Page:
Realizing How Apparent Weaknesses Can Be Strengths

Not one quality that you possess is truly a weakness. In many cases a trait or behavioral response simply needs to be managed more effectively. Recently I participated in a program geared to recognizing individual personality traits and using that information to improve on communication. Each of us were provided a block consisting of 4 colors. The colors were placed in the order of characteristics we commonly lead with when responding in a work environment. We were also provided with a profile that detailed unconscious responses. In addition to understanding ways to approach coworkers, I also learned how to adjust my own responses to improve on my approach with everyone I meet. My color/characteristics include green, as my dominant color, which represents the supporter, followed by blue, the organizer, yellow, inclusive, and red the leader.

I) The first step is to recognize and acknowledge your responses to other personalities. 

As a supporter I find myself needing to be extremely helpful. In some cases when dealing with a leader my desire to assist may appear intrusive and overbearing. Now I am not going to stop helping others because it is in my nature. But I can learn to wait to be asked or select one area to assist with instead of jumping into handling the whole project.

With the organizer being second in line, I am the type who loves receiving and providing a load of information. This can also invoke frustration in a person who just wants to know the moral without the details. When I am teamed with a leader on a project I will typically summarize my point in no more than 3 sentences and only provide backup when asked. Another supposed weakness in this situations is how others perceive me after I have been given information.  I require time to practice and analyze.  The time taken is sometimes misconstrued as not grasping the information, or not caring enough about it. This is where communication comes in, as it is important to relay my need for time to let the details sink in.

My inclusive nature being third on the list has its benefits, as it means that I can work independently and in groups.  I have noticed that in groups I must consciously scale back my need to complete tasks on my own, but for the most part that is not too much of an issue.

The side of me that represents the leader is last and this one did not surprise me at all.  I have never had the desire to be in charge, or have had the demeanor to assert myself other than when I have felt defensive. This can appear as a weakness, but every captain needs a good first mate, or crew member that can effectively promote the goals of the organization.  When placed in a leadership role, I can excel as I allow each member to provide their input while ensuring I will make the final decision.

II) Next recognize and acknowledge the responses others have to you.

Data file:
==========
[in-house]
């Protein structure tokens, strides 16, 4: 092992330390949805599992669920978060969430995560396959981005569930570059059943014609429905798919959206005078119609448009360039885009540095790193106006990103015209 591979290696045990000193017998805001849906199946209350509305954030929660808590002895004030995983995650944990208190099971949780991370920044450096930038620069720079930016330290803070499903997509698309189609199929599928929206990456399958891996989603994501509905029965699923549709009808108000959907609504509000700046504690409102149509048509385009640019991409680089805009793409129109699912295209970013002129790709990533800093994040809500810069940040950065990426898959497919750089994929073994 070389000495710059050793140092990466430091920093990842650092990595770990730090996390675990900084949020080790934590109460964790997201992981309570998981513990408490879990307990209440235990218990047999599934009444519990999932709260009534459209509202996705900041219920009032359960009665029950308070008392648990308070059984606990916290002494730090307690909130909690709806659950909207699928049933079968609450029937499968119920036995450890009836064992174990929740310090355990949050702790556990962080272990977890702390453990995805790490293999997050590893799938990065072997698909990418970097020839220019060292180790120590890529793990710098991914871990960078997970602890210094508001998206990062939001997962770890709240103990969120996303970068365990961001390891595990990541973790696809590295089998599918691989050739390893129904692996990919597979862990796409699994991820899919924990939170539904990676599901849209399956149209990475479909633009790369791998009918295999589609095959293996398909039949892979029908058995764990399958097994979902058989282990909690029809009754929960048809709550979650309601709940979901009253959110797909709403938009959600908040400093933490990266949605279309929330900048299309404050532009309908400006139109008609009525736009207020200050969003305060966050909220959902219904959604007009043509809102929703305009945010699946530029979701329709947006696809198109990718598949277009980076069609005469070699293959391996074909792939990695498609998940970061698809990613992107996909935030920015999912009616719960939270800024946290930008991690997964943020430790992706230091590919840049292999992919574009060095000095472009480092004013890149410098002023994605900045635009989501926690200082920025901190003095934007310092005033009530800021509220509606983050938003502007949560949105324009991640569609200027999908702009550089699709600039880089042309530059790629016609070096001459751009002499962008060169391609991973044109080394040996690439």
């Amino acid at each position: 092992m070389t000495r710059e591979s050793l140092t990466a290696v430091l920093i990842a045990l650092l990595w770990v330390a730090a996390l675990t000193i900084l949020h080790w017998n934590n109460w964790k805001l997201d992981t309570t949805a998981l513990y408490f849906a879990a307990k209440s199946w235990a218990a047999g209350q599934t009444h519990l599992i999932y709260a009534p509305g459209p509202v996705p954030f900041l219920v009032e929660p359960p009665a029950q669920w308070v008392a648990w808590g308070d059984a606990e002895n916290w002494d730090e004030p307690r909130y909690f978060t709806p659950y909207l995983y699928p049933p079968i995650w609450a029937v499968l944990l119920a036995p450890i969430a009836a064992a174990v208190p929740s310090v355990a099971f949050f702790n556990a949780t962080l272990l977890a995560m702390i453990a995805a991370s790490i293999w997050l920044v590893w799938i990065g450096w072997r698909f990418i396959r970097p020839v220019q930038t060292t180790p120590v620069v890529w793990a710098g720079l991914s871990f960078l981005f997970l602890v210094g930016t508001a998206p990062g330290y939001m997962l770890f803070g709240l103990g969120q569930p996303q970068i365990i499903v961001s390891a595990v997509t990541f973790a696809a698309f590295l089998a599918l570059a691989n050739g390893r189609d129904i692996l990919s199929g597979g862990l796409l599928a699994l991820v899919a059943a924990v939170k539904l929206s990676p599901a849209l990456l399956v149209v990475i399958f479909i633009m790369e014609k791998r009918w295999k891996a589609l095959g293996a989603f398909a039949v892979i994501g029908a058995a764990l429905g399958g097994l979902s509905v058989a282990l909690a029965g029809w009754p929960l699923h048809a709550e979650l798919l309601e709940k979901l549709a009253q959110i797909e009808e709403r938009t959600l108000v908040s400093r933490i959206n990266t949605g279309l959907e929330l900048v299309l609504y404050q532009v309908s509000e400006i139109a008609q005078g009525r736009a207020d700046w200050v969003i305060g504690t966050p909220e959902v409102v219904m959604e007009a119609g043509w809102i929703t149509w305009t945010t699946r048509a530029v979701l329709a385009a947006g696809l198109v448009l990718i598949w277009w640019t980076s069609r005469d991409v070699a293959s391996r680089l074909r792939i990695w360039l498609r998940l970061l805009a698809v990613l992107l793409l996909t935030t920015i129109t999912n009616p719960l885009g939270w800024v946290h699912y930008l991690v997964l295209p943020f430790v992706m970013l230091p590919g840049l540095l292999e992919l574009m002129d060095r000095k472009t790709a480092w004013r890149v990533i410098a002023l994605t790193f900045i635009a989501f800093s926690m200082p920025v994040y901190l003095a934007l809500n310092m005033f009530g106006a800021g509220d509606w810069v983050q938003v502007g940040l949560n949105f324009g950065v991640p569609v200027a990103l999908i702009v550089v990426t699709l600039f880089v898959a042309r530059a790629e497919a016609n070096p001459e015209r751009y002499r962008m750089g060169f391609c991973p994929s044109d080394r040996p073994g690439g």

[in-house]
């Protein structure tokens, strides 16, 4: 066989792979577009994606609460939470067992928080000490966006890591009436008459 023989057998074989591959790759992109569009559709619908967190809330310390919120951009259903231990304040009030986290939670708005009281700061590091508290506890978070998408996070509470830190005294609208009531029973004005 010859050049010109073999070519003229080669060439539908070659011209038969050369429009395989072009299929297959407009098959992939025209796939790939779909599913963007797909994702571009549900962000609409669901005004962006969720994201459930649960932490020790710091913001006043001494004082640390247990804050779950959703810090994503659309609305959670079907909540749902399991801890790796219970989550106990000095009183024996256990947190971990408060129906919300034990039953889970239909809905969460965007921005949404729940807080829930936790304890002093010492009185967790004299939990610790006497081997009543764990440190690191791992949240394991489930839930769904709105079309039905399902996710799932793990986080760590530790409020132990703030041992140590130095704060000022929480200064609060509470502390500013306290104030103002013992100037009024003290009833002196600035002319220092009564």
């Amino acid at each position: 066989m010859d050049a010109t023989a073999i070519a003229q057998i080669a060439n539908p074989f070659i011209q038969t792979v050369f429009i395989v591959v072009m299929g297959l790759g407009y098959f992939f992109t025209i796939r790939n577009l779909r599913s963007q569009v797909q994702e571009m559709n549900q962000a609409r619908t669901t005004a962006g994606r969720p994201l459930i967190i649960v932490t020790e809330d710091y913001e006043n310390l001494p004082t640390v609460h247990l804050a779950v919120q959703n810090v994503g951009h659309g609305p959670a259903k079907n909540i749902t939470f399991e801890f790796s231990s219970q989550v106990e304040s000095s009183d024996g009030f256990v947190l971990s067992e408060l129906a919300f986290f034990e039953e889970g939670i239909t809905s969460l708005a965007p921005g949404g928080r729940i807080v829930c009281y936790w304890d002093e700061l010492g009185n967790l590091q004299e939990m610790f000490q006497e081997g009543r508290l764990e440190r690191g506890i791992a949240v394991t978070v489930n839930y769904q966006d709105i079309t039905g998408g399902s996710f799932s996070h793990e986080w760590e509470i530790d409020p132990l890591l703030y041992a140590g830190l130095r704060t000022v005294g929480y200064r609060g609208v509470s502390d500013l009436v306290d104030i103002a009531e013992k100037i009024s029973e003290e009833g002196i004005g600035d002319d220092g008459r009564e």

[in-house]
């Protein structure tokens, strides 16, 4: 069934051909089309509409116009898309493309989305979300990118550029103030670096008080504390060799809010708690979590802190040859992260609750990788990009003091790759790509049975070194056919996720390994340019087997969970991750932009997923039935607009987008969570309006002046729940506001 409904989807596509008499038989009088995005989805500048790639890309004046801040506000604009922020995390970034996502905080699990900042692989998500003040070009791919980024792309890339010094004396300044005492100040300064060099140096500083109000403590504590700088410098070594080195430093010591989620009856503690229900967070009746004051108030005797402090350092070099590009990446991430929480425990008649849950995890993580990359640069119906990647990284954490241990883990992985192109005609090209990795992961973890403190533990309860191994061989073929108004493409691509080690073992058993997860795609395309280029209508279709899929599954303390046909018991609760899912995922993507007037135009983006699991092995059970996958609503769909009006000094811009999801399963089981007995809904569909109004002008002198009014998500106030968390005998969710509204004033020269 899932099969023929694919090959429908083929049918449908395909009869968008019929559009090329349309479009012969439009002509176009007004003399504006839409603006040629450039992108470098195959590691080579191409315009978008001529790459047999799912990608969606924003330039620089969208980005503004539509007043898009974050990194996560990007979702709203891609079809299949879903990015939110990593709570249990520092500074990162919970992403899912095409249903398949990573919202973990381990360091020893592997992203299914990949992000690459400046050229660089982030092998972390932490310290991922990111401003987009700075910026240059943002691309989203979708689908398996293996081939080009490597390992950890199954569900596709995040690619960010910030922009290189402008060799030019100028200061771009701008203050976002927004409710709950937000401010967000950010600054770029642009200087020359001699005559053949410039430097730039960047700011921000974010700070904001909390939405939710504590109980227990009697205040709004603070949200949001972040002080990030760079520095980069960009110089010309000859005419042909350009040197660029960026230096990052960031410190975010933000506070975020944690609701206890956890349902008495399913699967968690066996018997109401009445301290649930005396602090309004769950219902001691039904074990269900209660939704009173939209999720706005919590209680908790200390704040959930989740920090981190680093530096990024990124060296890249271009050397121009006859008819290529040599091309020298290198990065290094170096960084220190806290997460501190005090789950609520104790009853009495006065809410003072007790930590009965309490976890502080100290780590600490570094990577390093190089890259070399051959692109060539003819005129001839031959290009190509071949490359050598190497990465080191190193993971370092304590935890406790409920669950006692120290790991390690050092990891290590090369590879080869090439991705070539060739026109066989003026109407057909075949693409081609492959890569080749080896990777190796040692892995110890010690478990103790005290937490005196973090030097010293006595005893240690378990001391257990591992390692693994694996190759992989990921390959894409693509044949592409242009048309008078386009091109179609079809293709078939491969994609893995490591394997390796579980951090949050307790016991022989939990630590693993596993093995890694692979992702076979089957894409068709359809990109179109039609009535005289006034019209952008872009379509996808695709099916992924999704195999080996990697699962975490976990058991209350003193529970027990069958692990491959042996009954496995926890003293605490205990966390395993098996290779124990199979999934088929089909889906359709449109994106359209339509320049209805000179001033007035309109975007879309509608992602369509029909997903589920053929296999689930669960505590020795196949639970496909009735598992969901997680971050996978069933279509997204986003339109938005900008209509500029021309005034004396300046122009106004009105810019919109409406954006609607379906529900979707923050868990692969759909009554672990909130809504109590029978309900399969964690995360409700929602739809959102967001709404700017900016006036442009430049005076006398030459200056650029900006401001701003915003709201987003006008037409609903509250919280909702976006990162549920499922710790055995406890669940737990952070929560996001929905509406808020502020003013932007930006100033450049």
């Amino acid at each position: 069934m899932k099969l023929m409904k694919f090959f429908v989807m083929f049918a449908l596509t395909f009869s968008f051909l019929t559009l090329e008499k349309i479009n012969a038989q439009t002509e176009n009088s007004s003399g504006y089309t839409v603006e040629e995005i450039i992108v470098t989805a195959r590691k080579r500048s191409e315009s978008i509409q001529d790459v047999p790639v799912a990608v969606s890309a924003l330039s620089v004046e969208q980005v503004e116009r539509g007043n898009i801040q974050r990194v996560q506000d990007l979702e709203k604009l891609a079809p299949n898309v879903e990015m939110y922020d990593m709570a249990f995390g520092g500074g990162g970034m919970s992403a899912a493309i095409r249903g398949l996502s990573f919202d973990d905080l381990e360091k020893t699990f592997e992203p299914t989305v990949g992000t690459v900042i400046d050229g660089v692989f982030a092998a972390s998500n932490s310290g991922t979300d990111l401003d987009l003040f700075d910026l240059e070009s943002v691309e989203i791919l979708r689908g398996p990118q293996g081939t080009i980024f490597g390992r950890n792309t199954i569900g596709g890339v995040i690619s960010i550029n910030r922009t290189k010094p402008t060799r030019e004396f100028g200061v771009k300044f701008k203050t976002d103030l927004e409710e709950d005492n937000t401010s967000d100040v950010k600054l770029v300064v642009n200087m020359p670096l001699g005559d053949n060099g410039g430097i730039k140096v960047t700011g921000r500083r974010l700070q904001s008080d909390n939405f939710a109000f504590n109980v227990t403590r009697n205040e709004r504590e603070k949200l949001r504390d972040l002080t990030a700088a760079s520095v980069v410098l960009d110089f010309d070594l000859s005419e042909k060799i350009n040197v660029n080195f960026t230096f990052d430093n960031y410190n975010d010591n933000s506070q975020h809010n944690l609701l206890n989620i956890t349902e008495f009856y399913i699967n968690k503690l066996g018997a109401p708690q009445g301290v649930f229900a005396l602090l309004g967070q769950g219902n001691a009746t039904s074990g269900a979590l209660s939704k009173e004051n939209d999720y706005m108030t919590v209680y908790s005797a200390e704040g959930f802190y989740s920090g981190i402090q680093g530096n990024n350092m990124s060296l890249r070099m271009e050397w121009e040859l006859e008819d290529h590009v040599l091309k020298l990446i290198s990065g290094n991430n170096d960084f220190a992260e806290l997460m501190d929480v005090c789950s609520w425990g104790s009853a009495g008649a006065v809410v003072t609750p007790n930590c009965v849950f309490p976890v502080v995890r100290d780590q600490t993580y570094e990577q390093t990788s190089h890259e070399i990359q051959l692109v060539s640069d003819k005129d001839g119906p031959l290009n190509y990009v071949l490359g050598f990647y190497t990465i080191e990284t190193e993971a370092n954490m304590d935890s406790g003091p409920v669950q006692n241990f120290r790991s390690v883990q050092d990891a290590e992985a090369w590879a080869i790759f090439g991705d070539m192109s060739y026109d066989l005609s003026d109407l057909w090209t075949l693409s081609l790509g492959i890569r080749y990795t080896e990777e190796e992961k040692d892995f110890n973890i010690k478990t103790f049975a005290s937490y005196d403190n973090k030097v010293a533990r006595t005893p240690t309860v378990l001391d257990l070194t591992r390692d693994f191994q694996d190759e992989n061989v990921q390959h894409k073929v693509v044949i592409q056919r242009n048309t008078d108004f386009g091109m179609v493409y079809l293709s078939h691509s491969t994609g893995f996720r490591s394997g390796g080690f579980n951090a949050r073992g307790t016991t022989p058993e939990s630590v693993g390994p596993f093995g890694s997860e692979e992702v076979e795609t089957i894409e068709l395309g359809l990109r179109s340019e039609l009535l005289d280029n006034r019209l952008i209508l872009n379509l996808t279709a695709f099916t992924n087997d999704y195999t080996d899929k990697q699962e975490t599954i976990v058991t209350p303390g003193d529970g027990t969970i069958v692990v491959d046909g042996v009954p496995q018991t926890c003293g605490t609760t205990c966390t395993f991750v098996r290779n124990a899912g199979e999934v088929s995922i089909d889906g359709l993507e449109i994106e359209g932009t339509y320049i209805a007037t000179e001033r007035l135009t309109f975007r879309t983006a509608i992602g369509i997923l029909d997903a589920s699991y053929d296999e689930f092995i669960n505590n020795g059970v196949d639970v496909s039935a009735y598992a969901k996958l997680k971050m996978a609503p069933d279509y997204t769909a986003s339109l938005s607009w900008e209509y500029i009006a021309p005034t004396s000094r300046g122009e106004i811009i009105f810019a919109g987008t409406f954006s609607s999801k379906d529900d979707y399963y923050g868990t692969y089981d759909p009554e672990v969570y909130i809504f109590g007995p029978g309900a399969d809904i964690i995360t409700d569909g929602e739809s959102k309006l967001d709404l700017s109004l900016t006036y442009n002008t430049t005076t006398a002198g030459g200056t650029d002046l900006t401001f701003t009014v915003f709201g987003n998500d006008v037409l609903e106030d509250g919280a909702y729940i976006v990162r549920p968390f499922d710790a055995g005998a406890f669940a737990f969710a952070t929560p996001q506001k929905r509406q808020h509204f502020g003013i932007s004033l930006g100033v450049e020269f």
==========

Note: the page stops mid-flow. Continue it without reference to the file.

My supportive approach has been met with both positive and negative responses that have taught me the importance of considering two things. One is to keep in mind the traits the person I am dealing with lead with, and the second is to uncover the type of day that individual is experiencing.

The organizer in me will either be praised or be dismissed. Know your audience and their needs! Your encounters will frequently lean toward the praise side of the coin if you are providing what they want as opposed to what you think they want.

Suffering from FOMO can be a problem for me, but I can say with certainty that in the past not being a part of a project or group was not a testament of how others see me. The best way to turn this feeling from bad to good, is to not take things personally.  You know the benefits of what you bring to the group, just understand that it may not be what is needed at the time.

The leader or lack thereof in my case has to know when and with who to be assertive. Being needlessly firm with another leader may result in conflict.  However in some cases if someone refuses to follow an established guideline, a strong yet respectful reminder is in order.

III) The final step is to practice.

The more you work in groups and engage with others the better you become at navigating different situations and people.

Intext pic

Resolifers, can you think of a trait you believe to be a weakness? Comment below and together we can determine how it can be altered into a strength.

On more about this journey to a fulfilling and complete life, hit that follow button, and join me on Instagram @reso_life, Twitter @life_reso, and Google+ @ResoLife.

Advertisements

Leave a Reply

Fill in your details below or click an icon to log in:

WordPress.com Logo

You are commenting using your WordPress.com account. Log Out /  Change )

Google photo

You are commenting using your Google account. Log Out /  Change )

Twitter picture

You are commenting using your Twitter account. Log Out /  Change )

Facebook photo

You are commenting using your Facebook account. Log Out /  Change )

Connecting to %s

Blog at WordPress.com.

Up ↑

%d bloggers like this: